A.V. Club Most Read

News Newswire Great Job, Internet!
TV Club All Reviews What's On Tonight
Video All Video A.V. Undercover A.V. Cocktail Club Film Club
Reviews All Reviews Film TV Music Books
Features All Features Movie Review Newswire
Sections Film Tv Music Food Comedy Books Games Aux
Our Company About Us Contact Advertise Privacy Policy Careers RSS
Onion Inc. Sites The Onion The A.V. Club ClickHole Onion Studios

Ben Harper: Diamonds On The Inside


Ben Harper

Album: Diamonds On The Inside
Label: Virgin

Community Grade

  • A
  • A-
  • B+
  • B
  • B-
  • C+
  • C
  • C-
  • D+
  • D
  • D-
  • F

Your Grade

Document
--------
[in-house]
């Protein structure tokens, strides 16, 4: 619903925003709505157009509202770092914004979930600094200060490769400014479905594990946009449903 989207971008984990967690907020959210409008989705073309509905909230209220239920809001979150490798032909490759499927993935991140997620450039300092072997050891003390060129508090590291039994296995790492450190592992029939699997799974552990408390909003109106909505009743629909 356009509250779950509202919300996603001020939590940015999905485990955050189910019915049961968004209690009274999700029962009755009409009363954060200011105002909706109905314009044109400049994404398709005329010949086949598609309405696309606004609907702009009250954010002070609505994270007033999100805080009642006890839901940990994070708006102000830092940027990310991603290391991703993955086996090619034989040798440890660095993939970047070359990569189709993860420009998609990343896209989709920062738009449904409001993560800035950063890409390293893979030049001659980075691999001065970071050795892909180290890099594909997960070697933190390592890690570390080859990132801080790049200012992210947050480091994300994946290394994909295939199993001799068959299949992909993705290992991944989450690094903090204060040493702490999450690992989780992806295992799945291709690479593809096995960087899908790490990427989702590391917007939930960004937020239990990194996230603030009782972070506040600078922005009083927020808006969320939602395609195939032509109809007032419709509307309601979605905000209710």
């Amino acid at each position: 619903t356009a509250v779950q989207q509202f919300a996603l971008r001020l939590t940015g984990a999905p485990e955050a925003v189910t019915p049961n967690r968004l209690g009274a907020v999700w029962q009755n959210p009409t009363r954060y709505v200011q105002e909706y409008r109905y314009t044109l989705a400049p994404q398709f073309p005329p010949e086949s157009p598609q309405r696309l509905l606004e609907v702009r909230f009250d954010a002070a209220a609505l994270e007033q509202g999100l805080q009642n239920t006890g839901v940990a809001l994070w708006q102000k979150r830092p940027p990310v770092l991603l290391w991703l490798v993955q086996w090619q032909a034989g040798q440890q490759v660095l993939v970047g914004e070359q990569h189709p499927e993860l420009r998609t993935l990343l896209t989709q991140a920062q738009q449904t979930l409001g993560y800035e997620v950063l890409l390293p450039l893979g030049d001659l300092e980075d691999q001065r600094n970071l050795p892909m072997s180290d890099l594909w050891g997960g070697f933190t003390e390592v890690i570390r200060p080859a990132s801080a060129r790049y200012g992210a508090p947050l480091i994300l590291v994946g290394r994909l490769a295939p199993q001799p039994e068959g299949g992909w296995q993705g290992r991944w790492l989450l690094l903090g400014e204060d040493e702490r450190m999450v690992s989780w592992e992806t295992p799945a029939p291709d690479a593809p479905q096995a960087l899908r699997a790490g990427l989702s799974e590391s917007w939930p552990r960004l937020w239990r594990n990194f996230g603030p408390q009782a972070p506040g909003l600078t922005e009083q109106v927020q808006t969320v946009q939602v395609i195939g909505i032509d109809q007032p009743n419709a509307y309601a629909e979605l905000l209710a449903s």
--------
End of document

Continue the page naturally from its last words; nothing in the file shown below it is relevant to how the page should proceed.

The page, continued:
Ben Harper has never been shy about expanding his palette and exploring his idiosyncrasies, a tendency that's made the quality of each of his five studio albums hard to predict: He's been near-perfect (on 1997's gorgeous The Will To Live), uneven (on 1999's surprisingly straightforward Burn To Shine), and mostly disappointing (on 1995's heavy-handed Fight For Your Mind). On the long-awaited Diamonds On The Inside, Harper assuredly rushes through virtually all of his available quirks, flaws, and genres of choice, in a mad rush that's equally exhilarating and exhausting. As always, his honeyed voice is warm and tender enough to lend graceful balance to even his most ill-advised endeavors–the clunky funk of "Bring The Funk," the rote blues-rock of "Temporary Remedy," the half-hearted hard rock of "So High So Low"–but it really shines on the tracks that bring Harper's flair for subtlety to the fore. Diamonds On The Inside does wonders with warm devotionals, with "When She Believes," "Blessed To Be A Witness," and the worldly "Picture Of Jesus" radiating a sincerity missing from the plodding, preachy reggae exercise "With My Own Two Hands." Harper's insistence on throwing in something for just about everyone keeps Diamonds On The Inside from cohering, but at least it's got something for just about everyone.